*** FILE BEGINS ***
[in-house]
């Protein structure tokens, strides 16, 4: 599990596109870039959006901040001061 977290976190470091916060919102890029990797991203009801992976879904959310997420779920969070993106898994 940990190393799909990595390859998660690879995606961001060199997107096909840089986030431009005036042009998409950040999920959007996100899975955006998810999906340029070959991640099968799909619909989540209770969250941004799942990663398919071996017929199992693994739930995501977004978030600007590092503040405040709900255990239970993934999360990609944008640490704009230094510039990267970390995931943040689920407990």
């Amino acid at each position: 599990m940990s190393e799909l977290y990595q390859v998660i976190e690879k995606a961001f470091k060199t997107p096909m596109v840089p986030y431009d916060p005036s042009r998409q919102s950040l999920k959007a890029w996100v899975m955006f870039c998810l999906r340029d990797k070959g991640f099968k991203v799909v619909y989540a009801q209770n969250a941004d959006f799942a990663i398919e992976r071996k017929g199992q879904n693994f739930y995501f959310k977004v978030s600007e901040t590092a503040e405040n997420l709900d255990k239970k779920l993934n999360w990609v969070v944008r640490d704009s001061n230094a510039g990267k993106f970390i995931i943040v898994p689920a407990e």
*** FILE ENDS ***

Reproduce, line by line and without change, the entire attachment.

[in-house]
């Protein structure tokens, strides 16, 4: 599990596109870039959006901040001061 977290976190470091916060919102890029990797991203009801992976879904959310997420779920969070993106898994 940990190393799909990595390859998660690879995606961001060199997107096909840089986030431009005036042009998409950040999920959007996100899975955006998810999906340029070959991640099968799909619909989540209770969250941004799942990663398919071996017929199992693994739930995501977004978030600007590092503040405040709900255990239970993934999360990609944008640490704009230094510039990267970390995931943040689920407990």
């Amino acid at each position: 599990m940990s190393e799909l977290y990595q390859v998660i976190e690879k995606a961001f470091k060199t997107p096909m596109v840089p986030y431009d916060p005036s042009r998409q919102s950040l999920k959007a890029w996100v899975m955006f870039c998810l999906r340029d990797k070959g991640f099968k991203v799909v619909y989540a009801q209770n969250a941004d959006f799942a990663i398919e992976r071996k017929g199992q879904n693994f739930y995501f959310k977004v978030s600007e901040t590092a503040e405040n997420l709900d255990k239970k779920l993934n999360w990609v969070v944008r640490d704009s001061n230094a510039g990267k993106f970390i995931i943040v898994p689920a407990e």